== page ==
My sister is in perpetual crisis -- should I give her $5,000?

I know you can't change people, and yet, if it would help her go to school ...

By Cary Tennis

Published June 25, 2007 10:19AM (EDT)

Dear Cary,

My sister is in perpetual crisis. What is my accountability to her and to her children?

Our lower-middle-class parents raised us Catholic and sent us to Catholic schools -- which they afforded only by scrimping and doing without. My mother and I are both recovering alcoholics. Mom got sober the summer after I graduated from high school, when my sister was 13. I've been sober three and a half years. As far as I know, my sister hasn't had an addiction flare up yet, but the family pattern of addiction and codependence is flowering for her as well.

At 15 my sister had her first child. Mom and Dad raised her daughter for five years and my sister was able to finish high school. She got married at 20 and has had two more children with her first husband (FH). FH was a terrible money manager, not educated, but with an overarching sense of entitlement. He also feels that the boys are old enough to make their own decisions (they are 12 and 8), so doesn't impose any discipline or order of any kind on them. They filed bankruptcy after five years, which bought them a little breathing room.

Three years ago my sister fell head over heels for a married man quite a bit older than she, who is an active alcoholic and gambler (AB). He's also a very nice man but has been unable to get those divorce papers signed. My sister divorced FH about one and a half years ago, and didn't fight for her rights or for money to help raise the boys.

AB and my sister live together and are very, very poor -- poor to the point of debt collectors calling 13 hours a day, seven days a week. His family has given him tens of thousands of dollars over the years because he's incapable of managing his money. He drinks and gambles it away. When the stress gets too great, he goes off on a big drunk and either ends up in the hospital (last time for pancreatitis) or in a treatment center. I've encouraged my sister to go to Al-Anon, and she did it for a little while, but got scared. I know that the good people there would be of great support, but its the hard work that she just can't face. AB is not supportive of her going to Al-Anon, either (big surprise).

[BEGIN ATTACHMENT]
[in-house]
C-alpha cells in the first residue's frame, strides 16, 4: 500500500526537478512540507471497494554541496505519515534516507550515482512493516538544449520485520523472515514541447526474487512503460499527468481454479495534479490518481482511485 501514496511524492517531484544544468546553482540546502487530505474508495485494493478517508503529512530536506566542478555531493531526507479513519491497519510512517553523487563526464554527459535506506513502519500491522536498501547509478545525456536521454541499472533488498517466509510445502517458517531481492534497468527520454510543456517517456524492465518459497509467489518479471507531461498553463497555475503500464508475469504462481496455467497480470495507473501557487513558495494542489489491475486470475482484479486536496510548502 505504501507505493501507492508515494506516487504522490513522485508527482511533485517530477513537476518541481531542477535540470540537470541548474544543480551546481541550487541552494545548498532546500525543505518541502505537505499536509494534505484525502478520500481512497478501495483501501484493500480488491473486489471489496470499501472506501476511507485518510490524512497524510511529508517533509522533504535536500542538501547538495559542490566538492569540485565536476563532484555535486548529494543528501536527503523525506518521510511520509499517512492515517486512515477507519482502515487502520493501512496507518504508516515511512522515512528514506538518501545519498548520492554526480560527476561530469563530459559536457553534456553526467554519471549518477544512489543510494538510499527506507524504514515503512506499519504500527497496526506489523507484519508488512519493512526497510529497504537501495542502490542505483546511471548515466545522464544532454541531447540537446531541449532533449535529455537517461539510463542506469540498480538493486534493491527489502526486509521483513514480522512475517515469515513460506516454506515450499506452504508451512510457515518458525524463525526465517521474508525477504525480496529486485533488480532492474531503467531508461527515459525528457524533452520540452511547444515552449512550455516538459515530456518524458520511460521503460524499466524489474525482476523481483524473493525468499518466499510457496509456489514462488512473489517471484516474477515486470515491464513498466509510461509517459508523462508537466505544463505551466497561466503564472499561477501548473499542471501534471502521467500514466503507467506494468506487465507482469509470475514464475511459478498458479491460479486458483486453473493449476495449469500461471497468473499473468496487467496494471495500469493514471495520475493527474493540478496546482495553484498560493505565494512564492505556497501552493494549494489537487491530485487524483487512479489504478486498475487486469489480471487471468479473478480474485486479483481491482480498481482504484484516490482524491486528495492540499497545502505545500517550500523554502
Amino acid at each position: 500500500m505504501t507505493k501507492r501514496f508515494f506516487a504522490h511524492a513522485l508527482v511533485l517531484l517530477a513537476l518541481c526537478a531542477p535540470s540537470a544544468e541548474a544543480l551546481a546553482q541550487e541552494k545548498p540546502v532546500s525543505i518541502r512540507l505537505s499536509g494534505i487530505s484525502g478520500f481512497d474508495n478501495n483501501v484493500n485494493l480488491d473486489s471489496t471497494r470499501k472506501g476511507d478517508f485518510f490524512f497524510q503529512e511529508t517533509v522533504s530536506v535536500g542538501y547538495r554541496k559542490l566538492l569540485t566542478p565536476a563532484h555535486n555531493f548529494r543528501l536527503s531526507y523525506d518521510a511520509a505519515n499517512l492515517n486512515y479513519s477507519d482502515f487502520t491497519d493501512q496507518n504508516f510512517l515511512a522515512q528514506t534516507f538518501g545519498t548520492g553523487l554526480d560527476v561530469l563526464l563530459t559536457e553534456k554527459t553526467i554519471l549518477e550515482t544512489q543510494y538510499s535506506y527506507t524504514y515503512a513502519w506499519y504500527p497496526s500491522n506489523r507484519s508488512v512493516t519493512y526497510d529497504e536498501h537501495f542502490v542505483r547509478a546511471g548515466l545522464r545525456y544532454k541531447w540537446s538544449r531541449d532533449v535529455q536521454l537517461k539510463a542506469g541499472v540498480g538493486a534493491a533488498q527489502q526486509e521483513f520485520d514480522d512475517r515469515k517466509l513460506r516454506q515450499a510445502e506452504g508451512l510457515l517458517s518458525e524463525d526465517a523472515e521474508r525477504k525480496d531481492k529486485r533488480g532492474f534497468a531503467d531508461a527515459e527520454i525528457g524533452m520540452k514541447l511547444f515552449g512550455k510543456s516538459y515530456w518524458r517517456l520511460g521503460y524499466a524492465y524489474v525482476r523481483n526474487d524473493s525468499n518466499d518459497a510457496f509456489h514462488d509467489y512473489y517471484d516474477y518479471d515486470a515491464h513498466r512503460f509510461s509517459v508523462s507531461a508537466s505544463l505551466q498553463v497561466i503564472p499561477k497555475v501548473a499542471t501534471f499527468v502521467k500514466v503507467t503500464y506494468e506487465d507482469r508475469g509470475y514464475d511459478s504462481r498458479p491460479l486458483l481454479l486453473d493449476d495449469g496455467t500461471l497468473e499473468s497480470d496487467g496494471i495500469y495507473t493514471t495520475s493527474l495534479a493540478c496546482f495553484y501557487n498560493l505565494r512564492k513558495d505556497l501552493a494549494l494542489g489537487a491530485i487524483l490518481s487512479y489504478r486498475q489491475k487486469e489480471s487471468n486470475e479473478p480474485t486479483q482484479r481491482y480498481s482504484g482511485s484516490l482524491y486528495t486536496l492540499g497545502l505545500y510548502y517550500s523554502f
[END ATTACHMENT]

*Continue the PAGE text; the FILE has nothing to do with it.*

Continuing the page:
My sister has no higher education and has worked many low-paying, life-sucking jobs over the years. They also live 600 miles from us in a very poor northern town, as far out as possible to make sure no one gets into their business. Those poor boys are neglected and have become hellions. No one wants to be around them. My husband and I have offered to take them in for a year or the summer just to give them some breathing room and to give the boys a more stable environment to grow up in. Of course, this goes nowhere. I can't push it, nor do I feel that I have the right to contact child protective services. The boys aren't abused -- it's just that their parents are in such a crisis all the time that they can do little other than yell.

Here's my question: My sister has recently asked me for money (less than $5,000) to pay off her debts. My husband and I are well-educated professionals who have scraped and saved for what we have. I myself have money issues to the point of making sure that we have at least one year of living expenses in savings because I'm afraid of losing what I have. I know that if I were to give her money, I would feel like I owned her. This is not the relationship I want to have. I also know that AB has been encouraging her to ask me for money. He has been to our house and has seen that we are comfortable.